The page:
Accrued Liability: an expense a company has incurred but not yet paid or received an invoice for.
Accrued Liability Details
Companies accrue liabilities throughout its operations. One example of an accrued liability is taxes. Companies accumulate taxes overtime as an expense that needs to be paid in the future. However, before the government provides the invoice for the taxes, the company can only estimate the amount of payment that will be due. This estimation is an accrued liability or an unpaid expense that hasn’t yet been billed.
Accountants record accrued liabilities on the financial statement if the company in question adopts the accrual accounting method. Accrual accounting dictates that companies need to report incurred expenses and earned income as the transaction occurs, regardless of whether a cash exchange happens or not. Most companies use accrual accounting to represent better the companies’ actual performance rather than cash accounting. In cash accounting, companies only record transactions when cash flows occur, the opposite of accrual accounting.
Accountants put entries on accrued liabilities accounts during the period where the company incurs these expenses. If the company accumulates liabilities during this month, then the date at which the company needs to pay the debt is maybe next month or even later. Once the debt is settled, the amount of accrued liabilities will be reversed to zero. Often, people refer to accrued liability as accrued expenses.
Example of Accrued Liability
Purchasing goods and services in credit is not uncommon for businesses. This is also true for the XYZ Company who buys office supplies in March. The company opts to purchase the goods in credit and needs to pay 60 days after the supplies are delivered—somewhere around May. Since the company uses accrual accounting to record transactions, the accountant put a debit on the expense account and credit on the accrued liability account.
Fast forward to May, XYZ Company receives the invoice for the supplies and will pay for it soon. The invoiced amount of supplies expense will then get credited on the accounts payable. After payment is made in full, accounts payable is debited, and cash is credited. Also, the accrued liability account is returned to zero.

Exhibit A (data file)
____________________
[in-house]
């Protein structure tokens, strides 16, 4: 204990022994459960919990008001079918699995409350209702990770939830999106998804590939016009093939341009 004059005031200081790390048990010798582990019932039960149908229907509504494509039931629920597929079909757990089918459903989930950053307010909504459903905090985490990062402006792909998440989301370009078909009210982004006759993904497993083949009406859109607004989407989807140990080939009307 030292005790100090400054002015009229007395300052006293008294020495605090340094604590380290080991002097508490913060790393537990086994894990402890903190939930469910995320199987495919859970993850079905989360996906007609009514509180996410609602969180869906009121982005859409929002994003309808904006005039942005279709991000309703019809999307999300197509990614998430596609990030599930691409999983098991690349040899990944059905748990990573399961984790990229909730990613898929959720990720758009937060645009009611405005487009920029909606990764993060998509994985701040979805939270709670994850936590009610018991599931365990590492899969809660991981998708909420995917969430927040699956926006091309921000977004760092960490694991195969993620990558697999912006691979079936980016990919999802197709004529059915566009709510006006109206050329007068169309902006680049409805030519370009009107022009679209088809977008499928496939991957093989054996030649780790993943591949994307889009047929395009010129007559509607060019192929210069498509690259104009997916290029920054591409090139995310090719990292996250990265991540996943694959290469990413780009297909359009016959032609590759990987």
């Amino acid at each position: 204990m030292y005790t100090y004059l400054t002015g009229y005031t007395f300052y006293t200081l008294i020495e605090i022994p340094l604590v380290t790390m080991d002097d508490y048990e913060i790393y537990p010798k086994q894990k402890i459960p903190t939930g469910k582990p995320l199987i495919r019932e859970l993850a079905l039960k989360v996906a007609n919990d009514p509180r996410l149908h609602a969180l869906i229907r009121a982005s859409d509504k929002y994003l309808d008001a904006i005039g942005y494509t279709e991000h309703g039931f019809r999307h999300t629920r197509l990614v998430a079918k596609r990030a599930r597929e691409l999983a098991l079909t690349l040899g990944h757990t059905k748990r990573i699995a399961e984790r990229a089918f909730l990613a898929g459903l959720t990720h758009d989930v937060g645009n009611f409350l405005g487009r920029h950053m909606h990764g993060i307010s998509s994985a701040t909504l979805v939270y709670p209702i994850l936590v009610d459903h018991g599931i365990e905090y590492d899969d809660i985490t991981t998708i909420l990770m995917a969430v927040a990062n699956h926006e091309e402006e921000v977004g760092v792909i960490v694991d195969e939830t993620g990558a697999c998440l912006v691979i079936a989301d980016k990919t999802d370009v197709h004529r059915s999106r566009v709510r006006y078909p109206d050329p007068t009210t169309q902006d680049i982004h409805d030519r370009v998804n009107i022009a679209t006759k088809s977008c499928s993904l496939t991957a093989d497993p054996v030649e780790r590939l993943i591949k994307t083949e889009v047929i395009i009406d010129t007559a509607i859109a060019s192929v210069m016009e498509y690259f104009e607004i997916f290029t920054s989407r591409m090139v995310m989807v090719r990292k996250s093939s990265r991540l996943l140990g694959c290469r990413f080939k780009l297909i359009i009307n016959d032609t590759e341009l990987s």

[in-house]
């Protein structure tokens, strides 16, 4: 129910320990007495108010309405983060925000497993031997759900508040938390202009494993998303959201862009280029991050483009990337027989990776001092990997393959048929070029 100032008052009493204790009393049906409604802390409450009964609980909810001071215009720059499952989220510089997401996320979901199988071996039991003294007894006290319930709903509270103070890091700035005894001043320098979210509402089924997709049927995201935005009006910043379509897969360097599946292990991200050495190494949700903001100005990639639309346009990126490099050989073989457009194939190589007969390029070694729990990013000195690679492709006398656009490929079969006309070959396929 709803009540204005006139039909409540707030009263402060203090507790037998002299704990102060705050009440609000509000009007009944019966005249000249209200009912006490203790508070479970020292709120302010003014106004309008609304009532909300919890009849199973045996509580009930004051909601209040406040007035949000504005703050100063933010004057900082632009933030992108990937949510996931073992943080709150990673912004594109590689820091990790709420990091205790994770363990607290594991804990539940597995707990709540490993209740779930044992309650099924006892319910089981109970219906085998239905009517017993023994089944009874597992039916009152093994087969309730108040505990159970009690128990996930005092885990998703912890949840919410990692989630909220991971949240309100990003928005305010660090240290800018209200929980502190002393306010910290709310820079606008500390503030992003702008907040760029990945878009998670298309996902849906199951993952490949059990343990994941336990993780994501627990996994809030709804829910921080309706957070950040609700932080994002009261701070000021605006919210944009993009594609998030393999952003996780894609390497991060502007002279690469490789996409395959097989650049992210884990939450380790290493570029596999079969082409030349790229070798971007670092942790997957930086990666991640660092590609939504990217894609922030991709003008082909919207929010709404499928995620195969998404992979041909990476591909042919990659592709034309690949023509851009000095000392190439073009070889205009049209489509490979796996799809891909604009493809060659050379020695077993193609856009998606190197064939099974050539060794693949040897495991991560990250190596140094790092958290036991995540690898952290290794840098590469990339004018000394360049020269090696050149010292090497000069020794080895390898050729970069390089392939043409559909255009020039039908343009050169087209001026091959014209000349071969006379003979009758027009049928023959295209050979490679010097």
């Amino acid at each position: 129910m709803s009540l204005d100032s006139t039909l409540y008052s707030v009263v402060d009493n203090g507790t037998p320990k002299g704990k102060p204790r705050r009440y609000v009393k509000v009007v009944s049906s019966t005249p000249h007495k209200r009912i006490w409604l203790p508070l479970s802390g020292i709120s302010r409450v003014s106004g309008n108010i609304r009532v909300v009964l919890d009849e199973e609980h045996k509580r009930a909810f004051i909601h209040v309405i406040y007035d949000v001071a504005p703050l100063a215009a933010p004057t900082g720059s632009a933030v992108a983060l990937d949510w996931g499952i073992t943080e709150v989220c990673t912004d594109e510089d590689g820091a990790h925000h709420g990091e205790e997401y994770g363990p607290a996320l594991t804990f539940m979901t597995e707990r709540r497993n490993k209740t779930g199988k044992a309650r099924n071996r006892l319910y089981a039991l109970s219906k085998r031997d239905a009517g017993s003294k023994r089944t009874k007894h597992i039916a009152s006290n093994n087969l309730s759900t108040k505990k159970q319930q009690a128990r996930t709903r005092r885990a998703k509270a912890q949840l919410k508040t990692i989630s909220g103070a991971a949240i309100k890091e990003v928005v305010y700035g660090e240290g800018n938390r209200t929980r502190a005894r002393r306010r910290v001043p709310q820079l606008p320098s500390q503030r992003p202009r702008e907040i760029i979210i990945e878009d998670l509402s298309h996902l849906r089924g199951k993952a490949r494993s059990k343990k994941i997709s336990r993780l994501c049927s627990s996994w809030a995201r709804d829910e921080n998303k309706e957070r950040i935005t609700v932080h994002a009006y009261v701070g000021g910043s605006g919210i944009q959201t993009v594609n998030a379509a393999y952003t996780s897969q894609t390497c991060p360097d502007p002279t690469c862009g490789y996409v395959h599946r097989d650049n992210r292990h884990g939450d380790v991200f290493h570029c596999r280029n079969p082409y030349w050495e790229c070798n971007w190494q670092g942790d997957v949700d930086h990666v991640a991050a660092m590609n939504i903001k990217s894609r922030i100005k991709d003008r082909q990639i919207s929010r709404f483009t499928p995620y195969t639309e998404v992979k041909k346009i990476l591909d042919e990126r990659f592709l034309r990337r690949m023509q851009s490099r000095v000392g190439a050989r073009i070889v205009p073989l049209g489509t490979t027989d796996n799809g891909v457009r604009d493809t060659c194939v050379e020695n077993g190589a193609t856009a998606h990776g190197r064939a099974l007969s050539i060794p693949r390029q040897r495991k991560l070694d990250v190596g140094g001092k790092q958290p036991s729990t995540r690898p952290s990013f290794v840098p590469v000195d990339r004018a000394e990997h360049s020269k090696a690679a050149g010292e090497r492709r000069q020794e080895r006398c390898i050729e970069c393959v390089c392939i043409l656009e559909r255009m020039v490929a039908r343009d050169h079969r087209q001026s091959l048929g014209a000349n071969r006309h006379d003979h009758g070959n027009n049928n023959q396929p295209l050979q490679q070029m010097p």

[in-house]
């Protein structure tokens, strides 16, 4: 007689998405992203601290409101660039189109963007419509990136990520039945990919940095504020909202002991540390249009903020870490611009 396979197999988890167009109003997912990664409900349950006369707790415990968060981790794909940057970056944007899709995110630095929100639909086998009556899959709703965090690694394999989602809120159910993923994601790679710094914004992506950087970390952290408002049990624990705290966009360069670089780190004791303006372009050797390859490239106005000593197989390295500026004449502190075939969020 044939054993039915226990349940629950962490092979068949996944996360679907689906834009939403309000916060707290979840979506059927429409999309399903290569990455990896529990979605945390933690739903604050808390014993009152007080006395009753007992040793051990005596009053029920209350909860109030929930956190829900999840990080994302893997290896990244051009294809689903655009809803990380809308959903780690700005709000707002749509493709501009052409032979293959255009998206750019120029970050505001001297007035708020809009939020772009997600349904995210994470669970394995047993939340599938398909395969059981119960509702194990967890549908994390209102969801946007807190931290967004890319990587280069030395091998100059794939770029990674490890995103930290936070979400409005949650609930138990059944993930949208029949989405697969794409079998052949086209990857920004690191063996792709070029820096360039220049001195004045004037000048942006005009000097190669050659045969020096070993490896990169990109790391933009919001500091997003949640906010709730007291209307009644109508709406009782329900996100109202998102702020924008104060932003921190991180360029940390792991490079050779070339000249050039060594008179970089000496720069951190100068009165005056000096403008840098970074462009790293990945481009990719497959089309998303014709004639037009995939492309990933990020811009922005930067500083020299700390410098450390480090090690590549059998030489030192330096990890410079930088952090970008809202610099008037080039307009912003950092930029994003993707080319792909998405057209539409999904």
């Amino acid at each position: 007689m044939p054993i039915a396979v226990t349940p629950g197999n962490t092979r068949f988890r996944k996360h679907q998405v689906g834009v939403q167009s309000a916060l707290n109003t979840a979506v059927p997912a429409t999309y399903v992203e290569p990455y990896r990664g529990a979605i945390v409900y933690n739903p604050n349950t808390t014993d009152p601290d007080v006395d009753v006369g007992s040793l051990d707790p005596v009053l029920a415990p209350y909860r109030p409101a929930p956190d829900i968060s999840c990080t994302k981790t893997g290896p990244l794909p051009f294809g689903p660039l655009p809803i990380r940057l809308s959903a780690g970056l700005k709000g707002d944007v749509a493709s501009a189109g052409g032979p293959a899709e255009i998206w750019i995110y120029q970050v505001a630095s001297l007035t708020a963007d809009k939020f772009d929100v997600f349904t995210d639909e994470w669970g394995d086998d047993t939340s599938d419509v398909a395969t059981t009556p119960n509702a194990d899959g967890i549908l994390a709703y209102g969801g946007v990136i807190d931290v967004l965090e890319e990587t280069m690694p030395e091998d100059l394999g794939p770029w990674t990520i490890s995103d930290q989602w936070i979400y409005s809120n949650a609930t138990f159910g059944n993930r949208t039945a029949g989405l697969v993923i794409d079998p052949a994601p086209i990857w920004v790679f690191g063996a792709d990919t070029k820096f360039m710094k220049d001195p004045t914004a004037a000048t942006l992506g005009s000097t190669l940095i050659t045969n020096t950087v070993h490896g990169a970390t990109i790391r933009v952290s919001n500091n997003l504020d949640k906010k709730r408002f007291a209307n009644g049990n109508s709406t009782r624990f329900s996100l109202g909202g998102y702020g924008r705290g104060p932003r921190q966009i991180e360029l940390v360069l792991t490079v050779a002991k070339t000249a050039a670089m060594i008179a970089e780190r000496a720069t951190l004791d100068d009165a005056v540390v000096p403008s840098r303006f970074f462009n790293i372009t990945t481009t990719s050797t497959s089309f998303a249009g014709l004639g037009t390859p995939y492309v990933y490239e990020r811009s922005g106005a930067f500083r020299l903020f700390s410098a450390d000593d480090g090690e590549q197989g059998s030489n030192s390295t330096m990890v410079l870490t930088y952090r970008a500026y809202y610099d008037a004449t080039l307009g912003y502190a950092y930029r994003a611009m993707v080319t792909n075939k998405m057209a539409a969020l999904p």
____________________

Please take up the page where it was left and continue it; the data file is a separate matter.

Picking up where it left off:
Other than goods and services purchased in credit, accrued liability can be in the form of anything else. The most common ones are employees’ wages, utility costs, taxes, loan interests, and other short-term liabilities. Although rare, accrued liability may also be long-term liabilities.
Types of Accrued Liability
The two most common types of accrued liability are recurring and non-recurring accrued liabilities.
Recurring accrued liabilities are things such as wages and electricity. These liabilities will always exist as long as the company stays in operation.
Non-recurring accrued liabilities are expenses that businesses will only incur in certain situations. The most straightforward instance is the purchases of goods and services. These spendings will only happen if and when the company needs it.
Accrued Liability vs. Accounts Payable
Accrued liability and accounts payable are pretty similar in that both of them are unpaid expenses. The critical difference is that accounts payable records liabilities that have been billed or invoiced, while accrued liabilities are the ones that haven’t. Since accrued liability is not invoiced, its amount is usually an estimation. Meanwhile, accountants include accounts payable after the unpaid expense is billed, meaning the exact amount is already known.
To get a better perspective, let’s consider the previous example. When the XYZ Company receives its supplies, it hasn’t received the bill for the goods, crediting it to accrued liability. After the company accepts the invoice, it erases the accrued liability account and replaces it with a credit to the accounts payable. After the debt is paid off, the company debits the accounts payable and credits the cash.